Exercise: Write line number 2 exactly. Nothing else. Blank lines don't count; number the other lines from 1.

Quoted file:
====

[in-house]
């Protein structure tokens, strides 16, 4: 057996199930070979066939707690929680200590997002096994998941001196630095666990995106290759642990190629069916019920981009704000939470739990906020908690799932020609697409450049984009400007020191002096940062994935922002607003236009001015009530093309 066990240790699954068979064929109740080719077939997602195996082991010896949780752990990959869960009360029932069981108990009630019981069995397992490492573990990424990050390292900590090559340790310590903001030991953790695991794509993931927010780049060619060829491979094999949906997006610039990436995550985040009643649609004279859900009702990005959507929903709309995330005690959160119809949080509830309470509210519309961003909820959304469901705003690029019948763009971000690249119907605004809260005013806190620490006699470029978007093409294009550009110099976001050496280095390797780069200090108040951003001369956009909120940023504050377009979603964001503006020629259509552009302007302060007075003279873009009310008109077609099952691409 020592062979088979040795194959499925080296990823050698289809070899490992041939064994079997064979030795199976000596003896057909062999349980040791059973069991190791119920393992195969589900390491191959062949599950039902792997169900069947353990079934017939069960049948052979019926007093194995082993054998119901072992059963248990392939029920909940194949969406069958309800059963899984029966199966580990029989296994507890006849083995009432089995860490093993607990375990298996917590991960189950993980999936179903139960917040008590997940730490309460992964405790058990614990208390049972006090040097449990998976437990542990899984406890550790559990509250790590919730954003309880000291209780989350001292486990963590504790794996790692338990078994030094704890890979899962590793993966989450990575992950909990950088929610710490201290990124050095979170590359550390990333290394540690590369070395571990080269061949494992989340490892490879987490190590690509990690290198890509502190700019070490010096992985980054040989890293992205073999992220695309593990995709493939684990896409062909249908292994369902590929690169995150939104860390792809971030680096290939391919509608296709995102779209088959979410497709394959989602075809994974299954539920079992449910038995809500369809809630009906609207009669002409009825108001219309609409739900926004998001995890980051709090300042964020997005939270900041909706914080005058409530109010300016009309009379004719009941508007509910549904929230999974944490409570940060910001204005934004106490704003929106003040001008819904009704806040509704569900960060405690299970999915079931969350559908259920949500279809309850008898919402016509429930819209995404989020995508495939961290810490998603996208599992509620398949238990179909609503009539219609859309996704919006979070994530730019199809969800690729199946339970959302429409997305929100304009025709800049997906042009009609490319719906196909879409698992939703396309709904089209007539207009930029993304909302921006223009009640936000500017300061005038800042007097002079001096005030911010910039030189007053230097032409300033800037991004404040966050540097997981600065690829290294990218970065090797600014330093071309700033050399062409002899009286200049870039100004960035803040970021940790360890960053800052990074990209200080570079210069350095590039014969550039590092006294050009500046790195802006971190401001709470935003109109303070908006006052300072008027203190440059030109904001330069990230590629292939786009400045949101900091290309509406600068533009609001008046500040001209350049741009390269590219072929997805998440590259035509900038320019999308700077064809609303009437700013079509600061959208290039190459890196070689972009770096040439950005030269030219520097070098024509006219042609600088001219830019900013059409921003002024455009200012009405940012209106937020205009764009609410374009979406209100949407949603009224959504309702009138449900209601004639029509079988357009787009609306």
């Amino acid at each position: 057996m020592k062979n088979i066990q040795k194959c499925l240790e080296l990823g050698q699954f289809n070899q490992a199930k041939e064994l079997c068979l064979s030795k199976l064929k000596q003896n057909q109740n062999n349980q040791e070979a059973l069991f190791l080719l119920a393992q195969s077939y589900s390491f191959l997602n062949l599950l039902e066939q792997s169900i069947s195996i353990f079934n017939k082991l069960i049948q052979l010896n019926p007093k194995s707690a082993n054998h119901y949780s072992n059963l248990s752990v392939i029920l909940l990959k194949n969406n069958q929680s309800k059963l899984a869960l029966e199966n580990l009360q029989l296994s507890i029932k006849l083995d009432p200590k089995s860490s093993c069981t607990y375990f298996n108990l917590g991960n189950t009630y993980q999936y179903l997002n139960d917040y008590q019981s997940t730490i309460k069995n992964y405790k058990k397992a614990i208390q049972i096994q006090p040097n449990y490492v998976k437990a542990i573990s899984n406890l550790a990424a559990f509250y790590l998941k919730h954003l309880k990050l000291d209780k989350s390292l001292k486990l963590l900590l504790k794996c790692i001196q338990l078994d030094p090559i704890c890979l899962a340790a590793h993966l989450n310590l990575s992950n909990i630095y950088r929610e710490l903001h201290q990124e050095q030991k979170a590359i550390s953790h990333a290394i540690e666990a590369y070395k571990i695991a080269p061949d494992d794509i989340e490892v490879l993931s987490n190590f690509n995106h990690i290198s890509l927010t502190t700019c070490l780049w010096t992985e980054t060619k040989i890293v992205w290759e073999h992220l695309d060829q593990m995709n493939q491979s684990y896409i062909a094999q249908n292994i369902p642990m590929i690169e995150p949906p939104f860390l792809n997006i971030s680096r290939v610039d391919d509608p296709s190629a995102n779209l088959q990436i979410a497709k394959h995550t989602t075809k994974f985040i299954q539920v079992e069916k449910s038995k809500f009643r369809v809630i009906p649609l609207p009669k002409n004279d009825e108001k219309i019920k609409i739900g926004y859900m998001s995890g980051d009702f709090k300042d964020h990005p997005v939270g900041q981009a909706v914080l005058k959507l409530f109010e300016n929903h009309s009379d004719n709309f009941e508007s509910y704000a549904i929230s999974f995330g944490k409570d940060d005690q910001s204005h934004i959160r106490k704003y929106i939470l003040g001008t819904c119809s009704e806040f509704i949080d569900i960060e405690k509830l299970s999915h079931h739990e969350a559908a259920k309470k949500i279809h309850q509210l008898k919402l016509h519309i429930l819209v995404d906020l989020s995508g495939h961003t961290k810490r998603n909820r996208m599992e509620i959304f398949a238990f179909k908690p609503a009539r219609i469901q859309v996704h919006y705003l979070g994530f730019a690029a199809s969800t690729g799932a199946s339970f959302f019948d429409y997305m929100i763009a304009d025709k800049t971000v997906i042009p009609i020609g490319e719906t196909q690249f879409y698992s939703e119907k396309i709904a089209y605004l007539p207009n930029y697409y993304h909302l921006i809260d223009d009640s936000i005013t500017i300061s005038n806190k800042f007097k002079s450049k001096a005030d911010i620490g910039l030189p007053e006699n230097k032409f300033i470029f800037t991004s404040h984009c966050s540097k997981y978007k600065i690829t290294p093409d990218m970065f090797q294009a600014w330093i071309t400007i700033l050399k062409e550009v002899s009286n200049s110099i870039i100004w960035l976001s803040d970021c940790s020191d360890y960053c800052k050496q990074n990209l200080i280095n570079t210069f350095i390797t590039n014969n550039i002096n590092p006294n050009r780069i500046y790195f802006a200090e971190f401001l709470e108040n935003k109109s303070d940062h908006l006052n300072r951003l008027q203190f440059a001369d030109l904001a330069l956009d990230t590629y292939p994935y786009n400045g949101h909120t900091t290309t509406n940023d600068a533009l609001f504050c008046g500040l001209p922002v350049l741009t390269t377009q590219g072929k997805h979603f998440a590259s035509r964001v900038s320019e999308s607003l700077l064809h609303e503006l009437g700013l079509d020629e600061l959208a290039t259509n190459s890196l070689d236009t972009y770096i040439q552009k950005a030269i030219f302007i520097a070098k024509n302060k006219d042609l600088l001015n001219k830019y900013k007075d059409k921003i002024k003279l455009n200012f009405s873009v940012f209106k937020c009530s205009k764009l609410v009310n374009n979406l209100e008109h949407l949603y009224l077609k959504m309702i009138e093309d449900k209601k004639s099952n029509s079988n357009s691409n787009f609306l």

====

């Protein structure tokens, strides 16, 4: 057996199930070979066939707690929680200590997002096994998941001196630095666990995106290759642990190629069916019920981009704000939470739990906020908690799932020609697409450049984009400007020191002096940062994935922002607003236009001015009530093309 066990240790699954068979064929109740080719077939997602195996082991010896949780752990990959869960009360029932069981108990009630019981069995397992490492573990990424990050390292900590090559340790310590903001030991953790695991794509993931927010780049060619060829491979094999949906997006610039990436995550985040009643649609004279859900009702990005959507929903709309995330005690959160119809949080509830309470509210519309961003909820959304469901705003690029019948763009971000690249119907605004809260005013806190620490006699470029978007093409294009550009110099976001050496280095390797780069200090108040951003001369956009909120940023504050377009979603964001503006020629259509552009302007302060007075003279873009009310008109077609099952691409 020592062979088979040795194959499925080296990823050698289809070899490992041939064994079997064979030795199976000596003896057909062999349980040791059973069991190791119920393992195969589900390491191959062949599950039902792997169900069947353990079934017939069960049948052979019926007093194995082993054998119901072992059963248990392939029920909940194949969406069958309800059963899984029966199966580990029989296994507890006849083995009432089995860490093993607990375990298996917590991960189950993980999936179903139960917040008590997940730490309460992964405790058990614990208390049972006090040097449990998976437990542990899984406890550790559990509250790590919730954003309880000291209780989350001292486990963590504790794996790692338990078994030094704890890979899962590793993966989450990575992950909990950088929610710490201290990124050095979170590359550390990333290394540690590369070395571990080269061949494992989340490892490879987490190590690509990690290198890509502190700019070490010096992985980054040989890293992205073999992220695309593990995709493939684990896409062909249908292994369902590929690169995150939104860390792809971030680096290939391919509608296709995102779209088959979410497709394959989602075809994974299954539920079992449910038995809500369809809630009906609207009669002409009825108001219309609409739900926004998001995890980051709090300042964020997005939270900041909706914080005058409530109010300016009309009379004719009941508007509910549904929230999974944490409570940060910001204005934004106490704003929106003040001008819904009704806040509704569900960060405690299970999915079931969350559908259920949500279809309850008898919402016509429930819209995404989020995508495939961290810490998603996208599992509620398949238990179909609503009539219609859309996704919006979070994530730019199809969800690729199946339970959302429409997305929100304009025709800049997906042009009609490319719906196909879409698992939703396309709904089209007539207009930029993304909302921006223009009640936000500017300061005038800042007097002079001096005030911010910039030189007053230097032409300033800037991004404040966050540097997981600065690829290294990218970065090797600014330093071309700033050399062409002899009286200049870039100004960035803040970021940790360890960053800052990074990209200080570079210069350095590039014969550039590092006294050009500046790195802006971190401001709470935003109109303070908006006052300072008027203190440059030109904001330069990230590629292939786009400045949101900091290309509406600068533009609001008046500040001209350049741009390269590219072929997805998440590259035509900038320019999308700077064809609303009437700013079509600061959208290039190459890196070689972009770096040439950005030269030219520097070098024509006219042609600088001219830019900013059409921003002024455009200012009405940012209106937020205009764009609410374009979406209100949407949603009224959504309702009138449900209601004639029509079988357009787009609306």